• Open source – so it is free, accessible, and fully transparent, and no one can limit utilisation
  • Lightweight – so it will run on any device inc. IoT devices, and on top of existing operating systems so as to facilitate on-boarding existing and new participants on the internet
  • Net Neutral – so that no government or organisation can limit anyone’s access to the same internet (not a Chinese internet, US internet, Indian internet etc. ), which can only be realised if ID’s are distributed and checked through a decentralised ledger (blockchain) controlled by no one, and run by a  fully permissionless, public, and transparent open-source code.
  • Peer to Peer – for full decentralisation for resilience so that no organisation can ‘bring down’ the internet and can be broadcast through any communication means regardless of internet connectivity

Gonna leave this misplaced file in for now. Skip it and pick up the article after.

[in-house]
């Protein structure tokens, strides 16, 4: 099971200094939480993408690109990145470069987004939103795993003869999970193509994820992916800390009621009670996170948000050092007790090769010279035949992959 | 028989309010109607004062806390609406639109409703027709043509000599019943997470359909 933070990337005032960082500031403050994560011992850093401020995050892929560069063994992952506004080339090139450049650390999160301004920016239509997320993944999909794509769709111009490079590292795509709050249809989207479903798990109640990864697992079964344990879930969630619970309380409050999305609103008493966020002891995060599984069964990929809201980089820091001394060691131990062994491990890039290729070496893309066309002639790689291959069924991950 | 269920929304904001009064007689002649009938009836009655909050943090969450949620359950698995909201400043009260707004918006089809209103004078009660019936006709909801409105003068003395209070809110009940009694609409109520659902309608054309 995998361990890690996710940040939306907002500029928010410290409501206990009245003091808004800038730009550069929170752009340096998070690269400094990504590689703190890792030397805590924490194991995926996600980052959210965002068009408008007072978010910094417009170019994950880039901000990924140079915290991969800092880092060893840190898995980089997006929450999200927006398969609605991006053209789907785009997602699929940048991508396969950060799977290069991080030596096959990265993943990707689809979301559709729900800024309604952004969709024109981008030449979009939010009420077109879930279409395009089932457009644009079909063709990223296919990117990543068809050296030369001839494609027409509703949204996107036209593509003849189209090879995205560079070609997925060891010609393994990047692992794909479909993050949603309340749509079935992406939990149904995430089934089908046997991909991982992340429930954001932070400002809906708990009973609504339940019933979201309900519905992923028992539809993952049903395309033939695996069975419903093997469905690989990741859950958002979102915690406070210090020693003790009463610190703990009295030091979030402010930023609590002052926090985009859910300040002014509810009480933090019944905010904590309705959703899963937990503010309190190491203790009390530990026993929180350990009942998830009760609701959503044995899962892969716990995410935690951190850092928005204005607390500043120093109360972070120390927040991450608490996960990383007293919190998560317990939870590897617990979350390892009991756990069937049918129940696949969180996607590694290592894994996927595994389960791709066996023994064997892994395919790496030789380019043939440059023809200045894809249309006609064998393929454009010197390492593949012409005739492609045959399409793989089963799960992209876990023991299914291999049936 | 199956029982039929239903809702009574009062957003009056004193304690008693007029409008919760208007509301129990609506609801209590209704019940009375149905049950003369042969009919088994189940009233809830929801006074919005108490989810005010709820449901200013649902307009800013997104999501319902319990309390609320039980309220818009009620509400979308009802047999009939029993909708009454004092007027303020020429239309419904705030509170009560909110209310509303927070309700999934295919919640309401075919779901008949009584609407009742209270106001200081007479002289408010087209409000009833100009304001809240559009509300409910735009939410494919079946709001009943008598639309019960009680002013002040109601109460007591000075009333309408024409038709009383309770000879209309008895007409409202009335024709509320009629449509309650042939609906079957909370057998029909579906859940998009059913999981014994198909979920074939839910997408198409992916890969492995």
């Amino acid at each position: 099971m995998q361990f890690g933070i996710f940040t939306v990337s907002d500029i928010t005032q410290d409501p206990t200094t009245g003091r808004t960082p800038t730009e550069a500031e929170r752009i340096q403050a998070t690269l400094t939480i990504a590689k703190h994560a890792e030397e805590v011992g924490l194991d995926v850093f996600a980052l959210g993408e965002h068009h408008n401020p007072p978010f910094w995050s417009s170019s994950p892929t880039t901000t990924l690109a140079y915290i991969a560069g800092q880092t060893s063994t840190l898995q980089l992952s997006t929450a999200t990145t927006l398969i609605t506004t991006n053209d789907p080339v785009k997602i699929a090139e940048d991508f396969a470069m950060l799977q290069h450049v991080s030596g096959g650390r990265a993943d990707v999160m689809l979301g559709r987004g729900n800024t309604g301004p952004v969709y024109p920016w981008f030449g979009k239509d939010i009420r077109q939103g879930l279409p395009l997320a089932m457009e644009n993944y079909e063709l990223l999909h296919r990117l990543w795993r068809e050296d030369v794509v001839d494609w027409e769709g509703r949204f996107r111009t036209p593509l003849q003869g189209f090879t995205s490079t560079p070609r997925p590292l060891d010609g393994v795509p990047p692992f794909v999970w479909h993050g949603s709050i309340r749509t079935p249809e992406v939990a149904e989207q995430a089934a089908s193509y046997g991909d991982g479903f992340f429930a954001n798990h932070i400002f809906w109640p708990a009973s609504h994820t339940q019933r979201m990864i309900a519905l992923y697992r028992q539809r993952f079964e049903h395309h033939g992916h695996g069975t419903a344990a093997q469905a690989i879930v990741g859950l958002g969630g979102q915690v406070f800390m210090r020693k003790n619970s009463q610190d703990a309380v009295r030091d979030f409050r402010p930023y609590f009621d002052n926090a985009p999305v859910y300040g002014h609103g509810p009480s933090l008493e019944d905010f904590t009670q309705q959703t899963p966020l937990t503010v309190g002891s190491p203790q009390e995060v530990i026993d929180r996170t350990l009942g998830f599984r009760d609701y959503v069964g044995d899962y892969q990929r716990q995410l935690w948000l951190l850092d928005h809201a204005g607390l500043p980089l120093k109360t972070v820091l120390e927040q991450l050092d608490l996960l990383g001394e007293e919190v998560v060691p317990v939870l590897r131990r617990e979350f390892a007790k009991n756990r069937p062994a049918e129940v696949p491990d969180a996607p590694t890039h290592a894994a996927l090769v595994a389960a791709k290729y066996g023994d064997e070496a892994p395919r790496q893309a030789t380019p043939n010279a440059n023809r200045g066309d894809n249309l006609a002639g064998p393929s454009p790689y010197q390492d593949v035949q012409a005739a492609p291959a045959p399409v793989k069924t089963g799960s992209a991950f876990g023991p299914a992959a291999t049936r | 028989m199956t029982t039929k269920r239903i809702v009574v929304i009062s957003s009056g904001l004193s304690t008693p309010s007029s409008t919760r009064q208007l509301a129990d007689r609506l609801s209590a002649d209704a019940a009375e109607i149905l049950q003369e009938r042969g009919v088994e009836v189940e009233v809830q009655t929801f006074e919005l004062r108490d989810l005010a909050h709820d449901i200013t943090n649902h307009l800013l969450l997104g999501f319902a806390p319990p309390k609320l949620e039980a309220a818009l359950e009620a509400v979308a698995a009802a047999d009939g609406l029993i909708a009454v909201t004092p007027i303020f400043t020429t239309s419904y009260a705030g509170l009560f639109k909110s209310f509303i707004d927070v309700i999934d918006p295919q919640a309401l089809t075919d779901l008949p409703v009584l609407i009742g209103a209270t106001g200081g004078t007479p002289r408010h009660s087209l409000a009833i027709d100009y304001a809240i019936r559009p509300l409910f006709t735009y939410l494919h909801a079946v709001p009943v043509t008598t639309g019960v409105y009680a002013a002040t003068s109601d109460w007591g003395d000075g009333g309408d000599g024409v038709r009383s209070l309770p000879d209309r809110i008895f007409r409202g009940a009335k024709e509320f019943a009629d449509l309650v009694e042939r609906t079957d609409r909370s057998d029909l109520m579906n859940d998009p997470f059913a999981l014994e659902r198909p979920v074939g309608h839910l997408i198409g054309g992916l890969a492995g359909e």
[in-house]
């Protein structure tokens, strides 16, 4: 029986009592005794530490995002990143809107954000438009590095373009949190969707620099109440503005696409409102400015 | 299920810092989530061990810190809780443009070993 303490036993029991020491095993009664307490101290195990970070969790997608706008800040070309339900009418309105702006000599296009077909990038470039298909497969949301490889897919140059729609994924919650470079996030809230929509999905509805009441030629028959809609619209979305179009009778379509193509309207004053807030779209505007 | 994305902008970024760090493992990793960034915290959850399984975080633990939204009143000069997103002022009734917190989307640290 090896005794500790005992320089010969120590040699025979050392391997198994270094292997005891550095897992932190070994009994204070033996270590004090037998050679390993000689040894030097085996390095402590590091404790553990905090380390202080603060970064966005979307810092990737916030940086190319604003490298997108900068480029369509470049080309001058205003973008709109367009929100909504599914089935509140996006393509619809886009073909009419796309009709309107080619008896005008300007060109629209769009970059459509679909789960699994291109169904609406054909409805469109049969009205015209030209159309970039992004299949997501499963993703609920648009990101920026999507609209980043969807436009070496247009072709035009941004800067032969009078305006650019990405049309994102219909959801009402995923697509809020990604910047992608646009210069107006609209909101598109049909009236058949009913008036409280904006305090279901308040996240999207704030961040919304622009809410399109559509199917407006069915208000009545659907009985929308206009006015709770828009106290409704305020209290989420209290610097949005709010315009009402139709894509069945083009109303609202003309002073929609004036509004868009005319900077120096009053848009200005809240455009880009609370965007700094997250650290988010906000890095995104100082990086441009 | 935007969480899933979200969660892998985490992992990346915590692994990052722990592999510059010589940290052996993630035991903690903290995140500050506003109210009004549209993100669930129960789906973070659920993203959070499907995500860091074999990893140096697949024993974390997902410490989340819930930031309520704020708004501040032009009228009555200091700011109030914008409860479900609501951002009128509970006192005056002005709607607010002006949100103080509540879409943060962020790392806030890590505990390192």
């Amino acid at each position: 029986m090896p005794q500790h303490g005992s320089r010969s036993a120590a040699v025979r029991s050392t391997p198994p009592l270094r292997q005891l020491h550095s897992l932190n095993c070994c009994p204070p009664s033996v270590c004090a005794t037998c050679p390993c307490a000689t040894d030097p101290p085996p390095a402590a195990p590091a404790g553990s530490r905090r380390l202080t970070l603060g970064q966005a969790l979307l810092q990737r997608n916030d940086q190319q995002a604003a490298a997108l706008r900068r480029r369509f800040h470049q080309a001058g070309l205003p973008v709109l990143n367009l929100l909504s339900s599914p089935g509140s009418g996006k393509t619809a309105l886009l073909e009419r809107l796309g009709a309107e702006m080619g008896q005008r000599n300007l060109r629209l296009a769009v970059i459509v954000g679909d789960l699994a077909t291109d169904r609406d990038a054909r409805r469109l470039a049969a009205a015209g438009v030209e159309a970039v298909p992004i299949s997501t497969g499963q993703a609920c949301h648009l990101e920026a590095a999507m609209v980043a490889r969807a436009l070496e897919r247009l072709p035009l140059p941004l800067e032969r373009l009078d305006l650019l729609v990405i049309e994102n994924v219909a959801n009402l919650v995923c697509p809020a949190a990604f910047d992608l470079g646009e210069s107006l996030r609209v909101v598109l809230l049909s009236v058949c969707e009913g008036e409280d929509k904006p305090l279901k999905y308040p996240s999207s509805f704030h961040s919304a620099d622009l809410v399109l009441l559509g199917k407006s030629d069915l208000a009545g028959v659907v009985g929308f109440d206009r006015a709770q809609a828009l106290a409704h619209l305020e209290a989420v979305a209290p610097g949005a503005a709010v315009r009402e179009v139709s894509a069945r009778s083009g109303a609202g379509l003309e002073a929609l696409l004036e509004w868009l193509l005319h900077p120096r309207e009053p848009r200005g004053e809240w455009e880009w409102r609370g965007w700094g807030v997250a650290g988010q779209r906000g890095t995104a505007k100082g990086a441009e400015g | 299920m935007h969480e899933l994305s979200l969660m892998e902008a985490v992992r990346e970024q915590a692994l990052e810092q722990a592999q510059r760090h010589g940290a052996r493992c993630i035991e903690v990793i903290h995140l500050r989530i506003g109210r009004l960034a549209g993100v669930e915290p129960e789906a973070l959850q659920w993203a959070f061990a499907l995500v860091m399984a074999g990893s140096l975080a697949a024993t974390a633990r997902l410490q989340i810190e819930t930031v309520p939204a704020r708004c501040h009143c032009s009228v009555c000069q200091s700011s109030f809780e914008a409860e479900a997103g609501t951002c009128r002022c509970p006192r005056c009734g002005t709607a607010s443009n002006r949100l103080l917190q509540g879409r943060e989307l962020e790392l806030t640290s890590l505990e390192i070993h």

• Fully encrypted by default from source, in transit and at destination – so that commerce and identity can be protected at all times – which can only happen through a combination of an encrypted carrier and decentralised ledger
  • Scalable – so it can grow to handle 7B+ users and XB devices online and is powerful enough to use for high computational requirements (graphics/gaming) and where consensus is only required for specific and relevant use cases (eg. Commerce & ID)
  • Interoperable – so it works with existing coding languages, existing infrastructure and is built to utilise and take advantage of the existing and idle computer resources that exist today
  • Enabling of private data ownership – so a user can monetise, restrict, and build wealth through their digital assets and have them ‘technically’ enforced